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P ONTY P 0 O Xi.




® iT H LKT TlilT'i'o X. ...

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Monmouthshire Midsummer Sessions.

The Burglary at Woodland*.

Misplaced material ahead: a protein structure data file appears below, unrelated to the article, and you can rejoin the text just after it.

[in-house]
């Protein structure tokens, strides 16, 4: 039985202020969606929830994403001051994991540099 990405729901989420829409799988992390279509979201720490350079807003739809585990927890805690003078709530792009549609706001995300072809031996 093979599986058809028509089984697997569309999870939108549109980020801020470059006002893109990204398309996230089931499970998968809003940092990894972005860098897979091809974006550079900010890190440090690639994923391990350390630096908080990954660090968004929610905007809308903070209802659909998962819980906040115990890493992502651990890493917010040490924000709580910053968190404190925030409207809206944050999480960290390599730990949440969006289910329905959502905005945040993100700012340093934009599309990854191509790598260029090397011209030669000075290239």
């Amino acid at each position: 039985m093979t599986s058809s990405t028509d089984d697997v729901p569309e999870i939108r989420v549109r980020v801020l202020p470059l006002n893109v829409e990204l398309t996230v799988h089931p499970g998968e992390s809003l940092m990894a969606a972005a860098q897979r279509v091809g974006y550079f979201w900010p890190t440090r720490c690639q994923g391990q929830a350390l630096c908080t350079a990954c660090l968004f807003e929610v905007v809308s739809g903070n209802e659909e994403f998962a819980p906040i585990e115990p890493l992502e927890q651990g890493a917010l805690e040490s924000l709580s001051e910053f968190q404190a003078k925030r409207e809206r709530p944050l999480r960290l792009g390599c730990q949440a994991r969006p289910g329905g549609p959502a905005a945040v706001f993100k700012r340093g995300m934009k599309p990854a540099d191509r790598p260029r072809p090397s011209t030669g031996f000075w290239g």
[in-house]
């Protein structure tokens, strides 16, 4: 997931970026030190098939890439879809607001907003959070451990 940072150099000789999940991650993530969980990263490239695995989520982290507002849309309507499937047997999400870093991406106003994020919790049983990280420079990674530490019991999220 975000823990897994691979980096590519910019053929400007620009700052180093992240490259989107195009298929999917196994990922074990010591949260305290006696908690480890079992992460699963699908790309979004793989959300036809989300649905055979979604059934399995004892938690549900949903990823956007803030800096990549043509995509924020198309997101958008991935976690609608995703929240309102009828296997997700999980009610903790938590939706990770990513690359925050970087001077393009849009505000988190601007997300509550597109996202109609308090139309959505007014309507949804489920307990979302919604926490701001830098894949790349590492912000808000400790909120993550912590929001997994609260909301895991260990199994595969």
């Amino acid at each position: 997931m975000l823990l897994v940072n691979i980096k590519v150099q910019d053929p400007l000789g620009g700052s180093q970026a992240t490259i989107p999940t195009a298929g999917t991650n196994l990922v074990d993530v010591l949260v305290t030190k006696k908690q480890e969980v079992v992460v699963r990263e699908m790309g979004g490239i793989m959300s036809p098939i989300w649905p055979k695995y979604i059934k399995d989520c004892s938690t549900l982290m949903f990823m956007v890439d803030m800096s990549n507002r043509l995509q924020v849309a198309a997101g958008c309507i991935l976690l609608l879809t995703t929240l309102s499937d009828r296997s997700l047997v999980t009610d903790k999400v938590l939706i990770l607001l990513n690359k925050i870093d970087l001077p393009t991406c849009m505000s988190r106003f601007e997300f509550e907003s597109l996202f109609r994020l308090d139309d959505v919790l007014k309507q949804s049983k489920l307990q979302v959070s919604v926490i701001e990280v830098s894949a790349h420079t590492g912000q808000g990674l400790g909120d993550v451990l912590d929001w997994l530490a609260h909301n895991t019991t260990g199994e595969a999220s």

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THE POETS IN A PUZZI.E.-COttle, in his Life of Coleridge, relates the following amusing incident: I led the horse to the stable, when afresh perplexity arose. I removed the harness without difficulty but after many stieouous attempts I could not remove the collar, in despair I called for assistance, when aid soon drew near. Mr. Wordsworth brought hIS ingenuity into exercise but after several unsuccessful efforts he relinquished the achievement as a thing altogether impracticable. Mr. Coleridge now tried his hand/but showed no more skill than his predecessors lor, after twisting 'he poor horse's neck almost to strangulation and the greatdangerof his eyes, he gave up the useless task, pronouncing that the horse's head must htve giown since the collar was put on for he said it was a dowuright impassibility for such a huge (1frolltis to pass through so narrow an apperature.' Just at this instant a servant 1:11 came near, and understanding the cause ot our consternation, Ha mllser 'nid the. you don't go about the uoik in the right ay—you dolike this,' wheu turning the co!lar upside down she slipped it oil' in a moment, to our great humiliation and wonderment, each satisfied afresh that there were heichts of knowledge in tti- world to which we had not yet attained." THE IMPKRTINFKI IVQUIHY—\Vhen General Burgoyne was returning from the Preston election, at which lie was a candidate he stopped for refreshment at the inn where there wrre totters," or persons who habitually quizzed others, regaling in the bar, while he and his friends left the carnage at the door and went up statrs. His presence becoming known, one of the trollers." ooe of the adverse palty" in politics, determined to play off a little smaitness on tiie cetieral, whose intellect he chose to under-value. He accudttigly handed his watch (a handsome gold watch) to the waiter, oidering him to show it to the generai, and a>k him if he could tell what time of day it was, for tti e- iriforir ation of a gentleman below, bu forbidding him to give his name. The waiter executed his not vety agreeable mission, and in answer to enqumes from the insulted party, adm Itied that the owner of the watch was oneof the company in the bar. letch my pistols," said the geneial to his valet, who hastened to the tiavelhng-ca»e and brought them up on a tray. The general took the tray in his baud, placed the watch between the pistols, and to the bar, asked each Individual there the im- portant question whether that watch was his. In eveiv instance No" was the reply. Then," said the general, it is mine— at all events till it is claimed and hen its owner wants it he will apply for it-in his own name of course!" He pocketed the watch, and it is believed it is in the family to this day. M:>RMONIST IILtAci.Fs.-On Tuesday eventng a follower of VT6 n0u,n0us Joseph Smith, while haranguing I crowd, in Murray-street, adduced the laet, among sundrv ptoofs of the b.essings of Mormonism. That, on a true believer, poison ould have no effect. One ot his hearers, having a nawie's exterior, challenged th? preacher to a fair discussion, but thinking, no donbt, that he would come off only second best in the debate' the Moimonist endeavoured to sneak away. This the crowd seemed not willing to allow, and, forming themselves into a circle around the preacher, gave him unequivocal warning that they were resolved to try his faith by a personal experiment, lie was immediately presented with a few drops of prussic acid, at which he looked" unultenble things." The crowd began to lauch, both at the preacher and his principles; but a police- man coming to his assistance. relieved hitn from the dilemma, by kindly becoming his counsellor and conductor.—Montrose Review. TIn MISSING IIA"'LF.FRciiiFF.-A well-dresse(I passearerizi a steam-boat suddenly missing bis handsome silk handkerchief, not only made a very bustlieg search after it about his pockets, the bench he sat on, aud the feet ot his neighbours, but asked a decent-looking Irishman near him if he had seen it. "Indeed, Sir, I've seen nohing of your handkerchief." Shortly the the question was repeated in an earnest and rather a significant manner. I had ii. saidtheinquirer, "oatv a few minutesago, and I've not stirred from the place, ar.d really "Don,t talk to me, Sor," said the Hibernian, sharply:"l'veit'en nothing of it; what do ye mane Ly tazmg me about it ?" On leaving the vessel sometime afterwards, the person informed the offended party that he had found the handkerchief; it was in his hat all the time he begged pardon, &-c. Oh, don't be aftsr making any apology, Sor; it was a mere m'stake, and on both sides, too,-yvu took me for a thief, and I took you for a gintlemsn, that'3 all Piioir.cii3N MEETINC.— A meeting of the friends of the National Association tor the Protection of British Industry and Capital, was held on Tuesday, at twelve o'clock, in Drury lane theatre, the Duke of Richmond in the chair. Among those present on the platform were-the Earl of Malmesbury, Earl Stanhope, Lord Redes.lale, Viscount Combermere, Eail Egling- ton, Major Beresford, M.P Hon. H. W. Wilson, Mr. W. Ben- pelt, &c., &lc. The theatre was crowded in every part, accord- ing to the Protectionists journals. The Times estimated the number present at not 1.200. The length tn which our report of the meeting in aid of Ireland extend*, will not allow us to give an abstract of the proceedings, which were very lengthy. Lord Nialmesbtjry, the Maiquess of Downshire, and Sir Al-n M Nab were the piincipal speakers. e quote the lollowing passage from Lord Maimesburv's speech At home their free fade policy had been equally disastrous. Tckefor example the single article ot gloves. 'i here had been a steady increase in the importation of foreign gloves since the duty had been dimished. In 1848'. 3S..OOO pairs of cloves weie imported; in 1849 no less than 686,000 pairs were imponed. Of how many a supperless nigfit to the poor man did those figures speak* (Cheers.) But the capital was still wanting to the pillar 01 free trade. They commenced it with the wreck of the Navigation Laws. (Cheers.) That glorious piece of architecture had just I been finished. and the House of Pecs had, he regretted to sa\, passed a measure, not only one of the most unjust, but of tbe most dangerous to the country which had ever received their sanction—(hear)—for after it'had destroyed our commercial, it would prostrate our national marine. These theories would not suit a country like this. » were no infant republic just weaned from the lap of a new world. We had to teed and maintain in their gigantic strength the limbs of ancient mon- archy on sustenance far different from '.hat fey th* s«tef modern quacks trouad ut," >